Statistical analysis

Data were collected in Microsoft Excel Sheet 2013 (Microsoft, Redmond, Washington) and analyzed using SPSS Version 23.0 for Windows statistical package (SPSS Inc., Chicago, IL, USA). Variables were summated as number (percentage) and median (range or interquartile range). The rate of CVC-RBI was calculated as incidence per 1000 CVC days. Chi-square test was used to assess association between CVC days >200 with occurrence of infection, with P <0.05 considered significant.


  Results Top


A total of 93 CVCs were inserted in 39 boys. Over half (53.8%) of the patients were boys. Median age of the patients was 9 years; 53.8% were aged >8 years [Table 1]. The most common reason for kidney failure requiring CVC placement was renal dysplasia (28.2%) and the most common site of insertion was the right internal jugular vein (40.2%) cases. The total CVC days were 20341 days and the median (interquartile range; range) of CVC days was 199 (85–779; 23–2556) days [Table 1]. While 56.4% of CVCs were present for over 6 months, the CVC with longest survival lasted 2556 days.
Table 1: Baseline characteristics

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Infection was the most common single reason for the change in CVC (28.9%), followed by removal after successful kidney transplantation (11.8%). Overall, 28.0% of the CVC were infected and the rate of CVC-RBI was estimated at 1.72/1000 CVC days. The most common organism responsible for infection was Staphylococcus aureus (28.6%) [Table 2].
Table 2: Details of central venous catheter related bloodstream infection (CVC RBI)

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Overall, there were three (7.7%) deaths during the study period; none were attributed to CVC-RBIs. The most common insertion site for CVC-RBI was the subclavian vein (50%), followed by internal jugular (35.7%) and femoral (4.3%) veins. Continued HD (48.7%), followed by renal transplant (28.2%) was the most common outcomes. The median time to renal transplantation after initiating the HD was 198 (41–1084) days.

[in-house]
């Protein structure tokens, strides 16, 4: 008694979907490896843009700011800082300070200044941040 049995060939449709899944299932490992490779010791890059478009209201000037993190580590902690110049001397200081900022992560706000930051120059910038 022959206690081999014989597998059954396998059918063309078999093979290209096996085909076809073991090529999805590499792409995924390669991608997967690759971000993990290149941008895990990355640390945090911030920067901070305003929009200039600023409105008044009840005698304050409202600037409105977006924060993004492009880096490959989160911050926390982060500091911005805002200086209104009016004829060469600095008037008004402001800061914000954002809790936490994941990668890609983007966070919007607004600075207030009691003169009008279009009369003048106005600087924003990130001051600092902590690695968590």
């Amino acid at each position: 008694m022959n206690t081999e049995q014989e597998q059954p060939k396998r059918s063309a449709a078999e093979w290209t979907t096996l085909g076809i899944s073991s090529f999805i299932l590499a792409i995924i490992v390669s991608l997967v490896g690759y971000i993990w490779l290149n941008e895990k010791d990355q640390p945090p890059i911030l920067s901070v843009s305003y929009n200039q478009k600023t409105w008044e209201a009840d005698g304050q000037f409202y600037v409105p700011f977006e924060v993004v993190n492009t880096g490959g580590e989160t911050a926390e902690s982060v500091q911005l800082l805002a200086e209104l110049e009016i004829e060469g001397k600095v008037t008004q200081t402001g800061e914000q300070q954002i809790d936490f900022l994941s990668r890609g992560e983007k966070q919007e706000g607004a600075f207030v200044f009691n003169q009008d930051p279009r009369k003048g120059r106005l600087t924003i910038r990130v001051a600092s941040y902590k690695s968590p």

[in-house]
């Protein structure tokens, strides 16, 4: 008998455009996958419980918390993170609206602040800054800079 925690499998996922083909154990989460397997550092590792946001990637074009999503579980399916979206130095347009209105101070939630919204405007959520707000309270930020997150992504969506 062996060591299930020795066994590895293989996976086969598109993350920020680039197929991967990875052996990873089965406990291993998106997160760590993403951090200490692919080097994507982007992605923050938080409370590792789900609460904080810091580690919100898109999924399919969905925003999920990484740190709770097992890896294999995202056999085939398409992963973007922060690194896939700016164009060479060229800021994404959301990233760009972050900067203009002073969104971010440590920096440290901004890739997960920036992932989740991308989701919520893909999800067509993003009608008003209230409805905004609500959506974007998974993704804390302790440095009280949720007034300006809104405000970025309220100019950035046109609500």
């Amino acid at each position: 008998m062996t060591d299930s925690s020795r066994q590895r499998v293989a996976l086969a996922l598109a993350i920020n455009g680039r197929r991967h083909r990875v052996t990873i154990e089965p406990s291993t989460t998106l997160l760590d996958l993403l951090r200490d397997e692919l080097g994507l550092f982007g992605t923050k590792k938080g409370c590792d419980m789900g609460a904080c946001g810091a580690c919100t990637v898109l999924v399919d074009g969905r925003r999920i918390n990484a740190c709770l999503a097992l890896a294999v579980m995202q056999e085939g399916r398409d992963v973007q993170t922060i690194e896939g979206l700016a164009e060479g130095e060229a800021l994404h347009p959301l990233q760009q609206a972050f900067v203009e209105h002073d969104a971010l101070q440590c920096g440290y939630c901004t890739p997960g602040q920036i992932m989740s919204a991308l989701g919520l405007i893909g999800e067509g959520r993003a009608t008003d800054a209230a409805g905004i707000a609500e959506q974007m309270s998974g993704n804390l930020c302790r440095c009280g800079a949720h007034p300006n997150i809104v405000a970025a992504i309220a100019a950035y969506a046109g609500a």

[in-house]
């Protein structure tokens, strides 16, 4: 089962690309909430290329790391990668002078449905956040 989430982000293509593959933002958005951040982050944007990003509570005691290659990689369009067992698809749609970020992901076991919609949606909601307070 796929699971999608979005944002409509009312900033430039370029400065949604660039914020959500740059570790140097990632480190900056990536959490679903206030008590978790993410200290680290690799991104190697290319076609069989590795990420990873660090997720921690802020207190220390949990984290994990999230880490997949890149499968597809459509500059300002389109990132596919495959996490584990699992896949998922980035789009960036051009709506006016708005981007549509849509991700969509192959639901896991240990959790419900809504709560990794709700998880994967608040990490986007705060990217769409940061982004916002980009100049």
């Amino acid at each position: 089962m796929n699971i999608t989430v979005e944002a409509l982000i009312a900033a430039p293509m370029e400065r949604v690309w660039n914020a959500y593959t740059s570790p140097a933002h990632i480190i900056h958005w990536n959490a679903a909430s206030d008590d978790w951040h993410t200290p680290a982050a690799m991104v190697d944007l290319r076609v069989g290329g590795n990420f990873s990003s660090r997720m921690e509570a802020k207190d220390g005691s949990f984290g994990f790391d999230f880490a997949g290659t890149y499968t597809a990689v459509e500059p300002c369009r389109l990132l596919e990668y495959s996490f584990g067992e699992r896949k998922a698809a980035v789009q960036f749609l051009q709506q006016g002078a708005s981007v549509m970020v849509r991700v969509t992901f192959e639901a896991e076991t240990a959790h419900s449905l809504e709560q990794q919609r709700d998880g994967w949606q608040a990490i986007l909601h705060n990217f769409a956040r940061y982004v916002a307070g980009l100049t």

There was no significant difference in the age of patients with CVC-RBI and those without CVC-RBI (P = 0.10) [Table 3]. As compared to patients without CVC-RBI, patients with CVC-RBI had prolonged CVC duration (P < 0.0001). Nine patients with CVC duration 200 or more days had CVC-RBI, compared to only one in those with CVC duration <200 CVC days (P = 0.002).
Table 3: Association of parameters with central venous catheter infection

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  Discussion Top


The current study shows that prolonged use of CVC is associated with a significantly increased risk of contracting CVC-RBI. Prolonged use of CVC is described as a major risk factor for infections in HD patients.[6] A study reported that CVC duration more than 10 days is associated with risk of CVC-RBI.[7] Right internal jugular vein was the most common site of CVC insertion, similar to findings in other studies.[8],[9] The most common cause of kidney failure in our patients was renal dysplasia (28.2%), and similar findings are reported by others.[9],[10] We found the subclavian vein as the most common site of CVC-RBI infection, in agreement with reports in literature.[5],[11] Since all our patients had tunneled CVC, we could not comment on the type of CVCs that are associated with higher risk of CVC-RBIs. Available studies suggest that nontunneled CVCs are associated with 2–3 times greater risk of CVC-RBIs than TC-CVC.[12] Infections (28.9%) and poor flow (16.5%) were common reasons for changing CVC, both of which might relate to the prolonged duration of CVC placement. Similar findings are reported by others.[13],[14]

Data from US indicate that the most commonly encountered microorganisms for CVC-RBIs are coagulase-negative staphylococci (32-45%), Staphylococcus aureus (22%–29%), and enterococci (9%–13%); 21%–30% of cases have Gram-negative bacteria.[15] Patients on HD are at increased risk of infection with multi-resistant organisms such as methicillin-resistant S. aureus.[16] Our findings are consistent with these results. The CVC-RBI rate was found to be 1.72 per 1000 CVC days. This finding is consistent with rates reported by other studies (1.3–1.5 per 1000 CVC days).[8],[9] One study has reported CVC-RBI rate as 0.52 per 1000 CVC days, and that infection did not result in removal of CVCs.[17]

In the current study, the median (interquartile range) for CVC survival was 199 (85-779) days. Two studies reported median CVC survival of 110 and 320 days;[9],[18] in the former study, the maximum catheter survival was for 586 days. In the current study, the CVCs remained active in 19 patients, 11 patients underwent renal transplantation, 5 were shifted to PD, and three patients died, and AV fistula was created in one patient. A study on nine patients reported transplantation in four patients, continued HD in 3 and shift to PD in two patients.[17] Similarly, another study reported that five of 11 patients enrolled underwent transplantation, CVCs remained active in two patients, two were shifted to PD, one had AV fistula created, and one died due to sepsis.[9]